The Most Vulnerable

By Serisha Iyar

The Most Vulnerable

An Intersectional Approach to Refugee Policy & Advocacy

April 2019

Download The Most Vulnerable (PDF)

Policy-making and advocacy have always gone hand in hand. They exist together in a cycle where governments are meant to develop policies based on the needs of their constituents. However, those needs are often left unmet due to limitations in the policy development process and as a result, civil society is required to advocate for reform. Given this continual pattern, something must be done to create more effective policies in the first place.

While there is no singular all-encompassing scale to assess vulnerability, intersectionality is a more effective way to understand the multiple forms of discrimination refugees face. Using such an intersectional approach to policy development and advocacy efforts allows for targeted decision-making that places value on the lived experiences of refugees.

“The Most Vulnerable” examines how the federal Government, Churches, and Advocacy Groups can apply an intersectional approach to their respective areas of policy-making and advocacy efforts.


June 2019

For specific recommendations check out the following excerpts from the full report:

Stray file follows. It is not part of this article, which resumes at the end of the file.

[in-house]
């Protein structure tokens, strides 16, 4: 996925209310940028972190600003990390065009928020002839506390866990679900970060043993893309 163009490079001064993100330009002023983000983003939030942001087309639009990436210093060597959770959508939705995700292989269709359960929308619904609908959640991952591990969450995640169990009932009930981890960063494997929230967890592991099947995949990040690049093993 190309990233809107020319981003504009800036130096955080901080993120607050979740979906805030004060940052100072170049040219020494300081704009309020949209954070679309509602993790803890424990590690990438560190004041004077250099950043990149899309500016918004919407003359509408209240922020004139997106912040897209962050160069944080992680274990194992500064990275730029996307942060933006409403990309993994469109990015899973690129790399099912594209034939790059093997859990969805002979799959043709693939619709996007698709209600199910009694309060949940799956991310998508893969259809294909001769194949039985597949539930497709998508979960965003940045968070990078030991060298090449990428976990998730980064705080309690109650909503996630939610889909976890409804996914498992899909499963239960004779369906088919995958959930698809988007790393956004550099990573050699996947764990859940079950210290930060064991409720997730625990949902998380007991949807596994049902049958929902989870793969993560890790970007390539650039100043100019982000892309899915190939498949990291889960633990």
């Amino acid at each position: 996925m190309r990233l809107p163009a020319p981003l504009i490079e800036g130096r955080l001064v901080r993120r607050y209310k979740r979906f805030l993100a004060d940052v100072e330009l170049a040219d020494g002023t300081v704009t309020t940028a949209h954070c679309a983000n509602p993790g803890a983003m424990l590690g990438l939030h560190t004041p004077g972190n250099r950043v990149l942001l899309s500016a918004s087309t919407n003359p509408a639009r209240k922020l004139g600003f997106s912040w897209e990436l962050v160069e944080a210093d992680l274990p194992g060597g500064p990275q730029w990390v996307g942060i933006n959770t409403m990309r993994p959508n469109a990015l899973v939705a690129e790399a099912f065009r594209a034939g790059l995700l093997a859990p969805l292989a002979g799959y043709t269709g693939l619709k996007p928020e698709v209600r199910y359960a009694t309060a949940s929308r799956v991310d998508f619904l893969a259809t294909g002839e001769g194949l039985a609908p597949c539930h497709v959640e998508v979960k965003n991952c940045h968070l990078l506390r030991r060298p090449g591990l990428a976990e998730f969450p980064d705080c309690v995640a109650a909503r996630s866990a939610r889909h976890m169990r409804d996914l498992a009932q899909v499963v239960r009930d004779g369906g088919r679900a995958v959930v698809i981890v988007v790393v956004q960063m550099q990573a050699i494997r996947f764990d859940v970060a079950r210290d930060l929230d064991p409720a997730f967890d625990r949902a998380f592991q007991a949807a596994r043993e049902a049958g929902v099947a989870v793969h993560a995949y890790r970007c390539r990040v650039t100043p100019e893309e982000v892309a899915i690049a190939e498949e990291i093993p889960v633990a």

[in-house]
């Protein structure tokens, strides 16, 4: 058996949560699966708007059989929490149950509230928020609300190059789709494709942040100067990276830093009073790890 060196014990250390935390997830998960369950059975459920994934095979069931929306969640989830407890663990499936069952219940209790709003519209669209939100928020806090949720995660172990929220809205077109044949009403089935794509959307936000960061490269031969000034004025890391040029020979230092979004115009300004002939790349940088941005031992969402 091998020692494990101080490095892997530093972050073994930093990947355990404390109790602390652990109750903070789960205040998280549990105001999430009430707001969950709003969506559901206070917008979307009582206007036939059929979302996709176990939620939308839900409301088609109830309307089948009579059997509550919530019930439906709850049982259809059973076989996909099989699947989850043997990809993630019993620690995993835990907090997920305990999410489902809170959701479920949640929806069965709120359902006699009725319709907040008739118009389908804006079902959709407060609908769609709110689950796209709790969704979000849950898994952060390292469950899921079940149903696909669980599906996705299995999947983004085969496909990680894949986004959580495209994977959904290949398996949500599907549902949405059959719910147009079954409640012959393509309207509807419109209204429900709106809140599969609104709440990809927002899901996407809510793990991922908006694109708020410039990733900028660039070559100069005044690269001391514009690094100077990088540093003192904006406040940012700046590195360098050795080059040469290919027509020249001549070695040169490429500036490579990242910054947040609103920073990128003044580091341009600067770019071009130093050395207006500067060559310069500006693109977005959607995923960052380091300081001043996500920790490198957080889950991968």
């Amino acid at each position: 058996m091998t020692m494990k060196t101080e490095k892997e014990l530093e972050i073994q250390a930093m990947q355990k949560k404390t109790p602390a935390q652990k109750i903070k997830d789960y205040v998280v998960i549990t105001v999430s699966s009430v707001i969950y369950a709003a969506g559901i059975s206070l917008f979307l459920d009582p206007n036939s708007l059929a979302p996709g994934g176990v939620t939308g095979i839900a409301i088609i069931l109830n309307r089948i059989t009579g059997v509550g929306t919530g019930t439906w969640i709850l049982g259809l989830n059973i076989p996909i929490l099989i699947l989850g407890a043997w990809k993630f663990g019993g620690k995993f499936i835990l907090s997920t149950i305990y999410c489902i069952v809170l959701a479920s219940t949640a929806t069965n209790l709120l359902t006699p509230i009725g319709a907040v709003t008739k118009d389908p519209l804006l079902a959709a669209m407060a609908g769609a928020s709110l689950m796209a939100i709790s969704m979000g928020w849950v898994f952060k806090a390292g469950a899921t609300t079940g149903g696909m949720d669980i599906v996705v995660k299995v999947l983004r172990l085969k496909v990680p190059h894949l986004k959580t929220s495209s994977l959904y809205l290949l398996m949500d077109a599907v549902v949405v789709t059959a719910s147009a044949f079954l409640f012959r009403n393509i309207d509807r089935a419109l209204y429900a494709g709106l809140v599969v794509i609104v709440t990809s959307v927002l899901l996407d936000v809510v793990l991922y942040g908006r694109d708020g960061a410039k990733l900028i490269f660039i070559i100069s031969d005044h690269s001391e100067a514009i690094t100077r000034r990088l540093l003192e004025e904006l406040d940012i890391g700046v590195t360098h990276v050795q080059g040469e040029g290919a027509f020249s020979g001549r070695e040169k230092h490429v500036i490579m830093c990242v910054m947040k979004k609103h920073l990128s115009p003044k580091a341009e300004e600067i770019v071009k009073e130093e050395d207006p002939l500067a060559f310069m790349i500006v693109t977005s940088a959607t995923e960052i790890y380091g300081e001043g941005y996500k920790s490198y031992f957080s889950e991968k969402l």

Download The Most Vulnerable: Government Edition (PDF)


Download The Most Vulnerable: Advocates Edition (PDF)


Download The Most Vulnerable: Churches Edition (PDF)

  • Serisha Iyar

    Serisha is a former Public Justice Intern at CPJ. Currently, she serves as the Executive Director of Leading in Colour, an organization dedicated to peer-to-peer knowledge sharing amongst racialized youth. Serisha also sits on the Board of The Solidarity Library. She is a graduate of McGill University, where she earned her Bachelor of Arts in Political Science with a minor in World Religions. As the child of refugees, Serisha has been a lifelong activist. She has been actively involved in refugee rights advocacy since her selection as a 2017-18 UofMosaic Fellow with The Mosaic Institute and furthered this interest while serving as an executive on several student-led advocacy groups.

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